The Christmas spirit graced Conrad Hilton’s life from cradle to grave—literally. He was born on Christmas Day (in 1887) and the last words carved on his gravestone read, Christmas is forever.

The Christmas spirit graced Conrad Hilton’s life from cradle to grave—literally. He was born on Christmas Day (in 1887) and the last words carved on his gravestone read, Christmas is forever.

Giving came naturally to Conrad. As a boy, he painted fences for the Sisters of Loretto in New Mexico, and as he went through life, he gave his resources, his time and his name to many worthy causes. He established the Conrad N. Hilton Foundation in 1944 to carry out his charitable intentions worldwide. The Foundation’s giving philosophy is based on Conrad Hilton’s last will, which reads, in part, “There is a natural law, a Divine law, that obliges you and me to relieve the suffering, the distressed, and the destitute. Charity is a supreme virtue, and the great channel through which the mercy of God is passed onto mankind. It is the virtue that unites men and inspires their noblest efforts.”

Guided by his Catholic faith and an undying belief in the brotherhood of man, he genuinely believed in the power of travel to foster intercultural understanding. His motto, World Peace through International Trade and Travel, became the watchword of Hilton Hotels Corporation and he became known as Innkeeper to the World. From 1951 to 1970, Conrad sent thousands of Christmas cards and published annual Christmas advertisements/inspirational messages in magazines such as Time, Business Week, The New Yorker, and U.S. News and World Report.

Barron Hilton’s son Steve Hilton (Chairman, President and CEO of the Conrad N. Hilton Foundation) has fond childhood memories of Christmas dinner at ‘Granddad Connie’s’ Bel Air mansion. While it was a formal family affair in the dining room and coats and ties were the order of the day, Steve also seized the opportunity to enjoy skateboarding in Granddad’s basement!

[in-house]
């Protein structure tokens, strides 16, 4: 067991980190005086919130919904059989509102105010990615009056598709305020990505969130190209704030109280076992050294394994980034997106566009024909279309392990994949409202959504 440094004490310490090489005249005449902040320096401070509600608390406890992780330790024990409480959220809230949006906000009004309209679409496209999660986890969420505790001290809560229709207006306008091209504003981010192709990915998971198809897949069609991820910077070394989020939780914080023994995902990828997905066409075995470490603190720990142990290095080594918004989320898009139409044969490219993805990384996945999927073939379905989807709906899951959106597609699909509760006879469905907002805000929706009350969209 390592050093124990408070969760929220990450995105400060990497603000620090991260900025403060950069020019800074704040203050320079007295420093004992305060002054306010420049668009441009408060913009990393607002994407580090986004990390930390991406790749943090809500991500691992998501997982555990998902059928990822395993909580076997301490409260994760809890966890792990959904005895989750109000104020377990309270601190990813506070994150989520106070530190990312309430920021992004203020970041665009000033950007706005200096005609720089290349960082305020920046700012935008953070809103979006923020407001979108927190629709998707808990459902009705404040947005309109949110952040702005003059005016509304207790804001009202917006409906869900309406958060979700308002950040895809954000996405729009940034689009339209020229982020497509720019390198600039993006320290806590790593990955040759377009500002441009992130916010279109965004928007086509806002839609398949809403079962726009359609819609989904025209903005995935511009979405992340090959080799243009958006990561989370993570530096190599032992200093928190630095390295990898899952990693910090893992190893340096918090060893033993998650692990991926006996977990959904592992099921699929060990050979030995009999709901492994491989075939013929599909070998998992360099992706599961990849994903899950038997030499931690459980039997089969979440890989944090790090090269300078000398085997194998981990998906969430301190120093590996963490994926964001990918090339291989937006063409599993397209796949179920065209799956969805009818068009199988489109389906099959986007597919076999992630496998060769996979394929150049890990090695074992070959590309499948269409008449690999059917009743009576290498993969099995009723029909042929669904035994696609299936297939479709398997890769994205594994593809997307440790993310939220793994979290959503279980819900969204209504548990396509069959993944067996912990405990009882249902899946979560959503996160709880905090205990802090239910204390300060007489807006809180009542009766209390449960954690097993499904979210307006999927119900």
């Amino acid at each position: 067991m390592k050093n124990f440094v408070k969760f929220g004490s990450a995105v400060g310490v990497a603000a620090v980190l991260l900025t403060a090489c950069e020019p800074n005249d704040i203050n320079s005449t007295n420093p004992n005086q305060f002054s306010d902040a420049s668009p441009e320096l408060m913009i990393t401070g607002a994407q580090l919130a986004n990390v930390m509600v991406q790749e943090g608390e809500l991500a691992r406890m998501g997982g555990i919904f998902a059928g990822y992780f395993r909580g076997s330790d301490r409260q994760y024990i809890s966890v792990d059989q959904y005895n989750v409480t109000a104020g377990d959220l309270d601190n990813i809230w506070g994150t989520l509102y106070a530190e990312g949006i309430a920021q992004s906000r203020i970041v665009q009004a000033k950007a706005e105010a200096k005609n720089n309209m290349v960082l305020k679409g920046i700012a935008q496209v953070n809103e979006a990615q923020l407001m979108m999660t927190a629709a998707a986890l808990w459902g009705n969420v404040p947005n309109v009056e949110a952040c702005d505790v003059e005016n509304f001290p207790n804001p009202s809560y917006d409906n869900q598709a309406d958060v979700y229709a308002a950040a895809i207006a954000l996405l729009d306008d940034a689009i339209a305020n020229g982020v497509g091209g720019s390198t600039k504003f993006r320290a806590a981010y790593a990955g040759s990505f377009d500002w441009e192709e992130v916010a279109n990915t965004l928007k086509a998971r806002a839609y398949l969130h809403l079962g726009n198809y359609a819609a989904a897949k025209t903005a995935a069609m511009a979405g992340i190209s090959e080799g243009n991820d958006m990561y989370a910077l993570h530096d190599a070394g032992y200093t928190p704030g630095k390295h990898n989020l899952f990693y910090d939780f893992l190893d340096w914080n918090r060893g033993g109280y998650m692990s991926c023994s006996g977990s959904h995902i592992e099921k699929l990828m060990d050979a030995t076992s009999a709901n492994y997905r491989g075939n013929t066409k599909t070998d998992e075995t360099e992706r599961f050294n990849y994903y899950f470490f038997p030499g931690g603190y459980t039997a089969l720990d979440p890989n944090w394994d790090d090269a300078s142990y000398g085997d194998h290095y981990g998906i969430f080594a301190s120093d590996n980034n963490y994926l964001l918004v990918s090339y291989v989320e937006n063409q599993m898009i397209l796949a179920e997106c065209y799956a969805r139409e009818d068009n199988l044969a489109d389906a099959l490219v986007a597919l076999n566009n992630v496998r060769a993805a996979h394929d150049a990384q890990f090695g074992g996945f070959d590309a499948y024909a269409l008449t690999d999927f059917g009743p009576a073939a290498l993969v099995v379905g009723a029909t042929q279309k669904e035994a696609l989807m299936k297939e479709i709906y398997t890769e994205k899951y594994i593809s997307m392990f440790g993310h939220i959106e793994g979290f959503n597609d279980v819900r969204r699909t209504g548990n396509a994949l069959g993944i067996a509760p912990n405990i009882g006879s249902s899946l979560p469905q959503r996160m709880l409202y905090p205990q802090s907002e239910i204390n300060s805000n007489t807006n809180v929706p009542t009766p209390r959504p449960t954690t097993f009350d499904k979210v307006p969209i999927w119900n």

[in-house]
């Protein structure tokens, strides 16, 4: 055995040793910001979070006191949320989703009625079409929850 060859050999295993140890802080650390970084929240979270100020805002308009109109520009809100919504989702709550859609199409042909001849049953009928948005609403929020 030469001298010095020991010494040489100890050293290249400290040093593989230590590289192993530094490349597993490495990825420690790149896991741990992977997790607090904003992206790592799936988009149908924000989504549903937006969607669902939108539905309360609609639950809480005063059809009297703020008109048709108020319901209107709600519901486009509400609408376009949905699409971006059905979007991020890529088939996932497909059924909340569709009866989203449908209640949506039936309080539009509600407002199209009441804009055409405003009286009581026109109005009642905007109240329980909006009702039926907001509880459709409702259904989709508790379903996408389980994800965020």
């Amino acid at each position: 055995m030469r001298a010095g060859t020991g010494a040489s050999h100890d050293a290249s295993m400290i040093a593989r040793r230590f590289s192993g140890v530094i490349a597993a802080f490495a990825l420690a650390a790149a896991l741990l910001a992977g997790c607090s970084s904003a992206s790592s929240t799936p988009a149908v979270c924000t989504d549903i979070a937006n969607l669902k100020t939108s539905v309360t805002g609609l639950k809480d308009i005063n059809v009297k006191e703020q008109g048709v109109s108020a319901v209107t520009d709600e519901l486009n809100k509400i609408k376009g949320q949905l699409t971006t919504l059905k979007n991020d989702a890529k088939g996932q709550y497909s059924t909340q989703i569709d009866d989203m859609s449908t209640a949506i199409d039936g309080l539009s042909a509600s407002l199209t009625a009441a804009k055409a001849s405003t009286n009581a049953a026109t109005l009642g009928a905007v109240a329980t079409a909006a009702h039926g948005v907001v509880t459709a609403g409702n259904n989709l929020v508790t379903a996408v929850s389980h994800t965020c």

Following on the heels of Christmas comes New Year’s Day, when many of us take stock of our lives and reflect upon how we are spending our time. Here are some of Conrad’s perspectives on the subject of time:

I have found it a healthful rule to close my business day with the setting of the sun. I have learned to put down and set away whatever the day has brought, and I have learned to find relaxation. To relax is to restore one’s self. (Conrad Hilton’s Foreword to The Silver Spade by Whitney Bolton, 1954)

Don’t cling to the past. Not through regret. Not through longing. To do so is to tie yourself to a memory, for yesterday is gone. It is wisdom to profit by yesterday’s mistakes. It is fatal to hang onto yesterday’s victories. You limit yourself. The future should be expanding. Yesterday’s experiences are the foundation on which you build today. (Be My Guest, Conrad N. Hilton, 1957, p. 285)

If you are content with planting radish seeds you’ll get radishes in a few weeks. When you start planting acorns, the full-fledged oak may take ten years. And I was beginning to learn what all gardeners must know—patience. (Be My Guest, Conrad N. Hilton, 1957, p. 182)

How fitting that our new campus is nestled among oak trees. We, too, practice patience, as we cultivate long-term projects with our grantee partners in an effort to make a positive difference in the lives of those in need.

The Conrad N. Hilton Foundation is structured to exist in perpetuity. Christmas is indeed, forever.